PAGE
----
“The reality is if Youngkin wins, this will be a big problem for Biden’s agenda because some of the Democratic members of Congress who are on the fence on some of Biden’s initiatives will be less inclined to support a president who doesn’t seem to be as favorably viewed as he was a year ago,” said Stephen Farnsworth, professor of political science at the University of Mary Washington in Virginia.
What are the biggest issues on voters’ minds, and how are the statewide candidates faring? We hear from Stephen Farnsworth, a professor and director of the Center for Leadership and Media Studies at the University of Mary Washington.
"Every gubernatorial election in Virginia is seen as a leading political indicator. How the parties do in Virginia's governor's race, the year after a presidential election, is seen as a harbinger of how the parties will do in the midterm elections," said Stephen Farnsworth, a professor of political science at University of Mary Washington in Virginia.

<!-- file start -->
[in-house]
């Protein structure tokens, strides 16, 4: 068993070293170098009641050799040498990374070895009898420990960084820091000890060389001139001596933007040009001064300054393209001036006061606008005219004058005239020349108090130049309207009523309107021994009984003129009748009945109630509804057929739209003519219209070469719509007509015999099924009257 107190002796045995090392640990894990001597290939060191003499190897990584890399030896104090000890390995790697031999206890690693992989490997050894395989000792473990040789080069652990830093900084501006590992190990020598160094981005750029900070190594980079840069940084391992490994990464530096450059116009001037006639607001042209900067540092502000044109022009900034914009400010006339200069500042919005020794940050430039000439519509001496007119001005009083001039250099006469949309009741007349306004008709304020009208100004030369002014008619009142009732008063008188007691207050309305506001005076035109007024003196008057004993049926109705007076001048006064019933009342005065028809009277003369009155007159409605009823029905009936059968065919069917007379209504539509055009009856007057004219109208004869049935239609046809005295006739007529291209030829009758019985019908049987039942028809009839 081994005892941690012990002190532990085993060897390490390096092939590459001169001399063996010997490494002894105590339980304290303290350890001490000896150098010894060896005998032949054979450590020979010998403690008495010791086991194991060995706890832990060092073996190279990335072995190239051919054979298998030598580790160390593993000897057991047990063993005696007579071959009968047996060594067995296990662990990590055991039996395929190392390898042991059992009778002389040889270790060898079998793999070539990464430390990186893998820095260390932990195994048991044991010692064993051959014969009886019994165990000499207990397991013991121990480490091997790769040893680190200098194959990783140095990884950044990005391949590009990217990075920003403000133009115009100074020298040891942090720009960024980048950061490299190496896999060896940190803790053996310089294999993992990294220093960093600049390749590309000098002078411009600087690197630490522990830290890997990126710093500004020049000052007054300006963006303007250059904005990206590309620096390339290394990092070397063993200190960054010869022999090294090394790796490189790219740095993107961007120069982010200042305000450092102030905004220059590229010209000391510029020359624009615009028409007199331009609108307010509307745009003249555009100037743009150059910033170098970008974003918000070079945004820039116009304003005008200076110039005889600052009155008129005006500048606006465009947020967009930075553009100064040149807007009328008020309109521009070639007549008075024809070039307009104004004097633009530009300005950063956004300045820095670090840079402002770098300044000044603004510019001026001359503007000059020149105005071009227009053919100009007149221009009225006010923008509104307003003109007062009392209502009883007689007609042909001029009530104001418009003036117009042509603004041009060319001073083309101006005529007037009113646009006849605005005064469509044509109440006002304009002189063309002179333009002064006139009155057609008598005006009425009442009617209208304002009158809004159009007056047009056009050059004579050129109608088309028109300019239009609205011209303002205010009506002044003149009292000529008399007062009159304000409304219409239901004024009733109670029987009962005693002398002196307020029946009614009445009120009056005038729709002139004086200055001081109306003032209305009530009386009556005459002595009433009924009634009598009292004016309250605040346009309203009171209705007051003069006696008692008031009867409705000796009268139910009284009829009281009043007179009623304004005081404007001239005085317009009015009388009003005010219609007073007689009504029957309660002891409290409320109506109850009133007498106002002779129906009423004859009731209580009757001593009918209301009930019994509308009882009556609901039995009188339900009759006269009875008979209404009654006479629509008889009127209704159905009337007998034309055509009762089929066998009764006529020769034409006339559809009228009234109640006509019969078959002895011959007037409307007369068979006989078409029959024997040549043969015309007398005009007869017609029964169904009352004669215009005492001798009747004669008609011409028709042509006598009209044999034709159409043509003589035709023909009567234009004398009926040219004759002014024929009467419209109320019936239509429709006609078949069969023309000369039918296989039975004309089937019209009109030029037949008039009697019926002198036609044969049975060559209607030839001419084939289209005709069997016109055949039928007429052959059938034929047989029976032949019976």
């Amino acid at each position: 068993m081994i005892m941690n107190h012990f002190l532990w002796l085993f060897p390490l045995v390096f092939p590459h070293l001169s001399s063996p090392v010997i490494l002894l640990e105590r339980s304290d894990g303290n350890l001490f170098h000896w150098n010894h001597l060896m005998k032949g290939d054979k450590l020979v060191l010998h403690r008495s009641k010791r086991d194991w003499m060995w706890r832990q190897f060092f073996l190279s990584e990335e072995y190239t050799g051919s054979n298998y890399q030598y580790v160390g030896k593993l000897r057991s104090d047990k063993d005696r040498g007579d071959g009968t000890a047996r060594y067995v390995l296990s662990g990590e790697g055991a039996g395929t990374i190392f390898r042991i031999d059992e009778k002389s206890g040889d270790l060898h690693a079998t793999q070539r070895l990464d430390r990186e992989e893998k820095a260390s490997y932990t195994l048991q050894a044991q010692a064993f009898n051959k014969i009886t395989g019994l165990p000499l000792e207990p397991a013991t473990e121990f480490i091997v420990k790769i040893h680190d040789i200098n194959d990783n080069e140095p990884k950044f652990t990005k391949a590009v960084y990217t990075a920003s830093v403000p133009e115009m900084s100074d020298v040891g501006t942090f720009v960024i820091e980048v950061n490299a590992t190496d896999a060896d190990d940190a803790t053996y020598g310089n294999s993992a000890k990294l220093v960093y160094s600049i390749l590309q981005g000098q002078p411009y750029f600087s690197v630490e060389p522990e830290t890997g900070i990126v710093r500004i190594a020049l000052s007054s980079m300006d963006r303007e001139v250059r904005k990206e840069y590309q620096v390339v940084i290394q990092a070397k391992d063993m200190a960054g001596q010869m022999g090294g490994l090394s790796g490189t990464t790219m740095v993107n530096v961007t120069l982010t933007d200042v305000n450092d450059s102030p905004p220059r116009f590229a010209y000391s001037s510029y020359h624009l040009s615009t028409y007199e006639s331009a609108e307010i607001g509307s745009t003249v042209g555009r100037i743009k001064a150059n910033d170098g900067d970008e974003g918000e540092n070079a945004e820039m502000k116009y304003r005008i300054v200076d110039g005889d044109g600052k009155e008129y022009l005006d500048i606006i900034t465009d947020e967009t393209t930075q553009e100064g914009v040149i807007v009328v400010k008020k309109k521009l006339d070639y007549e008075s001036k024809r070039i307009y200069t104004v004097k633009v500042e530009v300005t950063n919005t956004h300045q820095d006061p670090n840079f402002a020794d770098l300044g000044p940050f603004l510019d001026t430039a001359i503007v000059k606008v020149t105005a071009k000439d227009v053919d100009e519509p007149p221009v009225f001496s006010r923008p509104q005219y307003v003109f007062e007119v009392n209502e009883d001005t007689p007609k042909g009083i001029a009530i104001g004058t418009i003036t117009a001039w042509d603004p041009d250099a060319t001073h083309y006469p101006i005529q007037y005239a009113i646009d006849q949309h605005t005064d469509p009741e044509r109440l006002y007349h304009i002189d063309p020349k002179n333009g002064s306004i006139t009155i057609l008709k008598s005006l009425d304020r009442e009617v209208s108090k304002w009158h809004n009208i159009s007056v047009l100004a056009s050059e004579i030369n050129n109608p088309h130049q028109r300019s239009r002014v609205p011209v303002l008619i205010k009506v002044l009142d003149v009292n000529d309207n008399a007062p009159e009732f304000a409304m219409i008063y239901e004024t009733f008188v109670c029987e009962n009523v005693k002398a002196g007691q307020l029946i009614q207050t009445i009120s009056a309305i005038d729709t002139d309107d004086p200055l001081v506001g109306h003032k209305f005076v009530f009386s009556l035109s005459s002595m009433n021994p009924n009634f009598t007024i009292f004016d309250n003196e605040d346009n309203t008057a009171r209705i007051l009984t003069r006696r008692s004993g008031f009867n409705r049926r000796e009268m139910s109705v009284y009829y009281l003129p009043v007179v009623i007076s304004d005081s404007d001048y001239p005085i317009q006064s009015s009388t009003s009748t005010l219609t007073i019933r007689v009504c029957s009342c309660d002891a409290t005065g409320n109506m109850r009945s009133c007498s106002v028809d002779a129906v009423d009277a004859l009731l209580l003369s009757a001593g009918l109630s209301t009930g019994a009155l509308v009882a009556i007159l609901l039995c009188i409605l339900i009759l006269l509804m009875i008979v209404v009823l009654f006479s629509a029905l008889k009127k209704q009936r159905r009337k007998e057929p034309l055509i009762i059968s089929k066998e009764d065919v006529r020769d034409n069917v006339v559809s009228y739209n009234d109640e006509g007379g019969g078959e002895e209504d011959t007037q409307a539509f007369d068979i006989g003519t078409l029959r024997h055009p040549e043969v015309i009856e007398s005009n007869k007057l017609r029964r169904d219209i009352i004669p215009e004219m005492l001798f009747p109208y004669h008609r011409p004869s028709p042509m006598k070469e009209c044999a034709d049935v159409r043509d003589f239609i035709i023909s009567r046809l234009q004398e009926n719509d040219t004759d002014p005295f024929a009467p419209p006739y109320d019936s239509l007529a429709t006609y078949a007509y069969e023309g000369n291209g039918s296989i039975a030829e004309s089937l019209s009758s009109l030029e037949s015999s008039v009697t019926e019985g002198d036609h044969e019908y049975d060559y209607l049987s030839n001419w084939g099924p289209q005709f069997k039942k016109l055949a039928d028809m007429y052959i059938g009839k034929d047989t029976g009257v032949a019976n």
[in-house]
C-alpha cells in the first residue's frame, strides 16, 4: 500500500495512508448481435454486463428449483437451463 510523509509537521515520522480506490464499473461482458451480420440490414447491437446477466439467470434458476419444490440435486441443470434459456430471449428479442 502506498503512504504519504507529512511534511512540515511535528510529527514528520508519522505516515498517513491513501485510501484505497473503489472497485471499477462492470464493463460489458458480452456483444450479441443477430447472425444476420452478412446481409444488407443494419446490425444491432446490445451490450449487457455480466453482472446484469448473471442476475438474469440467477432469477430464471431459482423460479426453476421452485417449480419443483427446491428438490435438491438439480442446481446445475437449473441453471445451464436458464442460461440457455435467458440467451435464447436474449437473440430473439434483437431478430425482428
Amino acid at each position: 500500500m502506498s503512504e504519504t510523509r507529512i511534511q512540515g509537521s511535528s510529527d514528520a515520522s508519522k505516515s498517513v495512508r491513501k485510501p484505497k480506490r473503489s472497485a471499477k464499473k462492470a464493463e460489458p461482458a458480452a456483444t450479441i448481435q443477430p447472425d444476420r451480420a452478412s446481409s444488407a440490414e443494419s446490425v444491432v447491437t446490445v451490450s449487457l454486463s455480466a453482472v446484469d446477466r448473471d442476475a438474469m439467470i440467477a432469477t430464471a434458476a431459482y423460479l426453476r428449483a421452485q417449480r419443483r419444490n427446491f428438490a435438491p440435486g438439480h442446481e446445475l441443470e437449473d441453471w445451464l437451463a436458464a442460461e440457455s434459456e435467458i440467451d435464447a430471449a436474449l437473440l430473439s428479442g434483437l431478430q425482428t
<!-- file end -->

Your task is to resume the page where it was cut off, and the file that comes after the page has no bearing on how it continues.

“It's yet another indication that this is a very, very, competitive election,” said Dr. Stephen J. Farnsworth, political scientist and director of the Center for Leadership and Media Studies at the University of Mary Washington. “The fact that the Democratic strongholds are not coming in with comparable numbers in this election cycle still makes this a problem the McAuliffe campaign should take seriously.”
“In a state Biden won by 10 percentage points, by any reasonable measure, this race should not be this close,” says Stephen Farnsworth, director of the Center for Leadership and Media Studies at the University of Mary Washington. “There are very few persuadable voters, so it’s a base election, and the narrative from both campaigns is that we are at the precipice for democracy if the other party wins. It’s Handmaid’s Tale or socialist nightmare.”
Stephen J. Farnsworth directs the University of Mary Washington Center for Leadership and Media Studies. Sally Burkley is a research associate at the center.